If you’ve been a Minecraft server admin for a while, you might’ve heard people talk about using the --forceUpgrade flag when updating a Minecraft server to a newer version of Minecraft. If you have, you’ve likely heard some people strongly recommend it, and others strongly against it. What is this option, and why does it cause such division? What are the pros and cons? And ultimately, should you use it?

What does --forceUpgrade do?

To understand what the option does, you need to understand part of how Minecraft actually updates the world to newer versions of the game. Every chunk in Minecraft is versioned, letting the game know what version of game data it’s intended for. When you update Minecraft and load a chunk, it sees that the version is outdated and runs a series of upgraders, or “Data Fixer Upper (DFU)” tasks to update all of the stored data in the chunk to the version of Minecraft you’re using. This process intelligently applies all necessary upgrades to your data version-by-version, which is why you can load even years old Minecraft saves on a modern game version. This is also part of the reason you can’t load a world made on a newer version of the game, as these DFU tasks cannot run backwards, and even if they could older versions of the game are not aware of the new game’s features and changes.

Normally, Minecraft performs these upgrades while you play the game. As you explore more chunks that have previously been generated, the game will upgrade each of these chunks. So, if you’ve got a server that’s been through many version updates, it’s possible you’ll have different chunks saved under many different versions. If you supply the force upgrade option however, Minecraft will forcibly load every single chunk and make sure that it gets upgraded to the current version. This means there will be no chunks that need to be upgraded as players explore the world.

What are the benefits?

There are two possible benefits to doing this. The first is that it reduces performance impact during regular gameplay. Rather than having to run those calculations as players explore and load chunks, you can run all of them at once after updating your server. This can result in smoother gameplay performance, especially for servers with many players who explore in different areas.

The other benefit relates to external tooling, such as tools that load world files. Not all of these are written in a way that can understand multiple versions of chunks at the same time and may therefore be necessary for compatibility with these tools. As time progresses, however, this is becoming less and less common. It’s unlikely you’ll come across a tool like this now, and even if you do it’s likely there might be more modern alternatives without this issue.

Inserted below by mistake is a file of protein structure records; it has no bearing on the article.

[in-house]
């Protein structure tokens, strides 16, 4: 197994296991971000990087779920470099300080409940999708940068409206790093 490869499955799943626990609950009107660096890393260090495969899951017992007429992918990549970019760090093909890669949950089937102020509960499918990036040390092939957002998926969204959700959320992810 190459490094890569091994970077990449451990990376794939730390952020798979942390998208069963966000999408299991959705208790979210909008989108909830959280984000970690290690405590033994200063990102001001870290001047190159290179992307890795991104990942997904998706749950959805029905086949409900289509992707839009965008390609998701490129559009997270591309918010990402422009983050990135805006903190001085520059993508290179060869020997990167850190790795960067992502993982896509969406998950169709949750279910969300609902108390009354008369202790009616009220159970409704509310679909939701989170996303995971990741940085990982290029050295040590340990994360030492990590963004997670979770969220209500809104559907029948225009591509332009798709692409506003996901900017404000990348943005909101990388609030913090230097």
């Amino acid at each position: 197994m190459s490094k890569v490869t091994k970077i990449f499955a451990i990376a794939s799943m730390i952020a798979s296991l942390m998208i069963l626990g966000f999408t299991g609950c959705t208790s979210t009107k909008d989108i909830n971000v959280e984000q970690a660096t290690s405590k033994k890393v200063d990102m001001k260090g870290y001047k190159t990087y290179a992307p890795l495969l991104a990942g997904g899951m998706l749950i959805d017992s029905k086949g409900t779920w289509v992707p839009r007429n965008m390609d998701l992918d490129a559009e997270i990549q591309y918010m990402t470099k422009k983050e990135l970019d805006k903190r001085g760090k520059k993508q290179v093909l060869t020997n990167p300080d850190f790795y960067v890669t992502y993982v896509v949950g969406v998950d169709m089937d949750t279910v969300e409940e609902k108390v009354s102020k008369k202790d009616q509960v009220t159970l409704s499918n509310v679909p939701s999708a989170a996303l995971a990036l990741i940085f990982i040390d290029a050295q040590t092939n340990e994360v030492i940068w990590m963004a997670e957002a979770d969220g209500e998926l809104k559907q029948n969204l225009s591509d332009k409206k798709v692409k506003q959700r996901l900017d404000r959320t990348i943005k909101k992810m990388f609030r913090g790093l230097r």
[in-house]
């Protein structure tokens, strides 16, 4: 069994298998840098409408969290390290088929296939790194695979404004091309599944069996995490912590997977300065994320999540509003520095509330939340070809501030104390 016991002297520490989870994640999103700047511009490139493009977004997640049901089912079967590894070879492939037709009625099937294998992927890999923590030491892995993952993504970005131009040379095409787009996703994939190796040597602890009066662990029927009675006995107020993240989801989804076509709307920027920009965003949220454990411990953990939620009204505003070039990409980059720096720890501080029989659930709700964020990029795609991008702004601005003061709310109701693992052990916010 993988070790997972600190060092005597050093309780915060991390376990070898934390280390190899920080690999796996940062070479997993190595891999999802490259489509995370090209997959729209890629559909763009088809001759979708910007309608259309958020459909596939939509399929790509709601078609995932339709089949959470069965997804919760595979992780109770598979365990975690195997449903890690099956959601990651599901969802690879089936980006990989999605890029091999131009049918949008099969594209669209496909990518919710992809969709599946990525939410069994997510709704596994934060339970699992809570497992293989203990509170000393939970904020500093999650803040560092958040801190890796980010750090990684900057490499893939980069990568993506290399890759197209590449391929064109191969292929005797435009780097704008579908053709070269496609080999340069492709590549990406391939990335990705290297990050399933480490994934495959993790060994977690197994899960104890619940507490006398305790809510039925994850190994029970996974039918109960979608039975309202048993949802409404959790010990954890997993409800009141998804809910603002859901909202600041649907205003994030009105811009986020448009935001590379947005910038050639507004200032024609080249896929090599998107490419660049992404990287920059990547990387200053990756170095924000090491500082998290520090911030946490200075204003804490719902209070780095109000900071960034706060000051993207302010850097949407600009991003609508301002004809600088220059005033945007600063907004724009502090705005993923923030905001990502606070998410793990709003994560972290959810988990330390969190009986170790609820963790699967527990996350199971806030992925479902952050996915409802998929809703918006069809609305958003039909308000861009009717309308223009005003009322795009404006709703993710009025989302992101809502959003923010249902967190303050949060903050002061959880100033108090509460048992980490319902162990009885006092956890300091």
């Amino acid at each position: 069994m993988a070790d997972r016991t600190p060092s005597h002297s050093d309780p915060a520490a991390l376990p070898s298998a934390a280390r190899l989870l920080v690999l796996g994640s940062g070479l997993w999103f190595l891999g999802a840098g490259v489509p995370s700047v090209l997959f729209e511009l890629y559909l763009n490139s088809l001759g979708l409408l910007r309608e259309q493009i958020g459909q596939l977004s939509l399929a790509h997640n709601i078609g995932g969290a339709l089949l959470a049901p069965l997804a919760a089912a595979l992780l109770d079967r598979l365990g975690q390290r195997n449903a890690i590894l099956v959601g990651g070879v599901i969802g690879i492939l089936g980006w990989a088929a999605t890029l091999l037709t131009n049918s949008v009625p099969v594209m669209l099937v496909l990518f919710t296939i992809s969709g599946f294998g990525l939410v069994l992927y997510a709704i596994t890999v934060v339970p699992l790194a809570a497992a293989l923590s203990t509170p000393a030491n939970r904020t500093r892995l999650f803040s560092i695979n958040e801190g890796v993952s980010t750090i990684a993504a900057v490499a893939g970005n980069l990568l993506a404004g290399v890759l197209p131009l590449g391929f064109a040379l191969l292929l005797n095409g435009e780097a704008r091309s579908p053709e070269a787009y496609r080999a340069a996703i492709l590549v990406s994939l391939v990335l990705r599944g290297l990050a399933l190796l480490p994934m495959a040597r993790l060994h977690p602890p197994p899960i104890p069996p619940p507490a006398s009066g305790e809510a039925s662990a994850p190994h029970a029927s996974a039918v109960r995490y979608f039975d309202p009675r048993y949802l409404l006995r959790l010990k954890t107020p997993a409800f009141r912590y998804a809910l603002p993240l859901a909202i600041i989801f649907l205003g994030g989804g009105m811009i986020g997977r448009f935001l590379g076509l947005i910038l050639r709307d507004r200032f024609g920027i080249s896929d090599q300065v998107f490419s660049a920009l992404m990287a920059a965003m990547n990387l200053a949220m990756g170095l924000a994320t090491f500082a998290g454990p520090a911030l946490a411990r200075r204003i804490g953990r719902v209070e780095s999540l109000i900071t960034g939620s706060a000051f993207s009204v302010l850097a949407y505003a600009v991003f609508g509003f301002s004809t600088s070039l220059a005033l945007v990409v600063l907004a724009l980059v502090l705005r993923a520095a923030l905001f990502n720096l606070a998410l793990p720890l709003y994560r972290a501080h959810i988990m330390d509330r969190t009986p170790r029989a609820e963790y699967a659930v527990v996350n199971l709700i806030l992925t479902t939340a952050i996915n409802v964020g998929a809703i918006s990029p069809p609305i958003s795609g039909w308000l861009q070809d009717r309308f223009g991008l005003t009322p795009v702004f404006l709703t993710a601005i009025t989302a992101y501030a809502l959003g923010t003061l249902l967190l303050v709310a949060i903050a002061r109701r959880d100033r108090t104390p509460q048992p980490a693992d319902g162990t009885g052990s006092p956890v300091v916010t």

What are the downsides?

The main downside with forcibly updating every chunk, is that you’re potentially opening yourself up to more serious impact from bugs. While the Data Fixer Upper code is considered relatively stable, there have been numerous cases of very serious bugs in the system. For example, Minecraft 1.20.6 patched a serious bug found in Minecraft 1.20.5 where a DFU task would corrupt llama entities. Any chunk with the affected llama data in it that had been updated to 1.20.5’s data therefore lost their llamas. If a server ran force upgrade, this is guaranteed to affect every single chunk in the world.

This doesn’t just affect newly released versions too. If your server has been around for a while, running this command on a large variety of different chunk versions could run into bugs that only affect upgrades from that older version to the current one. Mojang patch DFU bugs in almost all of their releases, and if you forcibly upgrade your world you run the risk of causing more damage than you would have otherwise.

So should you use it?

In most cases, you generally shouldn’t. While in the past the system was slower, the performance impact is now negligible in modern Minecraft versions. As this system is only necessary for data that has actively changed, rather than new blocks, items, or entities, there are very few changes that need to go through this system in newer Minecraft versions. While the 1.13 update is massive and takes some time to update even on modern fast versions of the DFU system, most newer updates have very few changes. If you’re using Paper, it uses an alternate system that provides even faster performance as well. Due to this, you’re trading theoretical microseconds for significantly higher risks of data damage by using this option. The only reason to use it is generally compatibility with other tools as mentioned above, but these cases are dwindling as time goes on. It’s therefore in almost all cases at best a waste of time, and at worst actively damages your Minecraft worlds.

About the Author

Maddy Miller

Hi, I'm Maddy Miller, a Senior Software Engineer at Clipchamp at Microsoft. In my spare time I love writing articles, and I also develop the Minecraft mods WorldEdit, WorldGuard, and CraftBook. My opinions are my own and do not represent those of my employer in any capacity.